Denver's homeless shelter system performs well, considering the lack of funding, but it doesn't have an adequate exit strategy to help people escape homelessness, according to an assessment conducted by the National Alliance to End Homelessness.
The city hired the nonprofit to examine Denver's homeless network, which became a topic of concern last year, when the city passed a law to ban camping by homeless people.
The assessment, presented to a City Council committee on Tuesday, found Denver has less public investment than other cities around the country and that has resulted in lower quality in some cases.
The study also found the city's shelter system was uncoordinated and doesn't give top priority to those most in need.
"The shelters in Denver don't function as a system. They function as individual programs with their own fundraising; management; goals, outcomes and strategies," said Norm Suchar, director of capacity building for the National Alliance to End Homelessness.
Cities with coordinated systems for homeless sheltering do much better at reducing homelessness — having established criteria for who can access shelters, giving priority to vulnerable populations and having expected outcomes for each program, Suchar said.
The study also found people are having trouble exiting the system, Suchar said, advocating "rapid re-housing" to give people temporary help to get back into permanent housing.
Suchar said getting people back into housing should be Denver's top priority to end homelessness.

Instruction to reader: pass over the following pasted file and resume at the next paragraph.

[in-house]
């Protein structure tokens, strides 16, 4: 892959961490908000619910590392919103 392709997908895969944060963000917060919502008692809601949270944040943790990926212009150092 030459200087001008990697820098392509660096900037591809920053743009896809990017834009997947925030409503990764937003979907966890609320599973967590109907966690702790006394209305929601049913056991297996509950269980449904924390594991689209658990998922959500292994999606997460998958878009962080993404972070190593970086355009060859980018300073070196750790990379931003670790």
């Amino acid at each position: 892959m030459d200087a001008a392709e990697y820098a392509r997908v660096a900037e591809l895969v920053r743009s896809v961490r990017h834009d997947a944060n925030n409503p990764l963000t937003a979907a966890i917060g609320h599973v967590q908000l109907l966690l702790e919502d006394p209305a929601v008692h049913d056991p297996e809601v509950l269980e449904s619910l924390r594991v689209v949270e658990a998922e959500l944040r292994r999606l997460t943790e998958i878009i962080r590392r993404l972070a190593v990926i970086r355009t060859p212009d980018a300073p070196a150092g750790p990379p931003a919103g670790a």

Bennie Milliner, director of Denver's Road Home, agreed that the lack of affordable housing is the biggest challenge facing the Denver area.
"We have to continue to work to increase transitional housing," he said, adding that the city needs at least 200 more transitional housing units.
The city also needs about 300 more emergency shelter beds. About $1 million has been set aside in the 2013 budget for a new shelter and services.
The assessment also had other recommendations, including developing a coordinated intake system so homeless people can contact one entity to be assigned to a shelter bed or other assistance and to develop "system-wide standards for safety, cleanliness, resident rights, data, outcomes and staff training."
Milliner said Denver's Road Home also is doing an evaluation of the shelter system and will have a larger discussion of what is needed with the Homeless Commission in April.
"This was meant to be a snapshot in time of where we are as a shelter system," Milliner said. "We wanted an indicator of where we were in comparison of other large cities. In many ways we are ahead, but in some regards we are behind."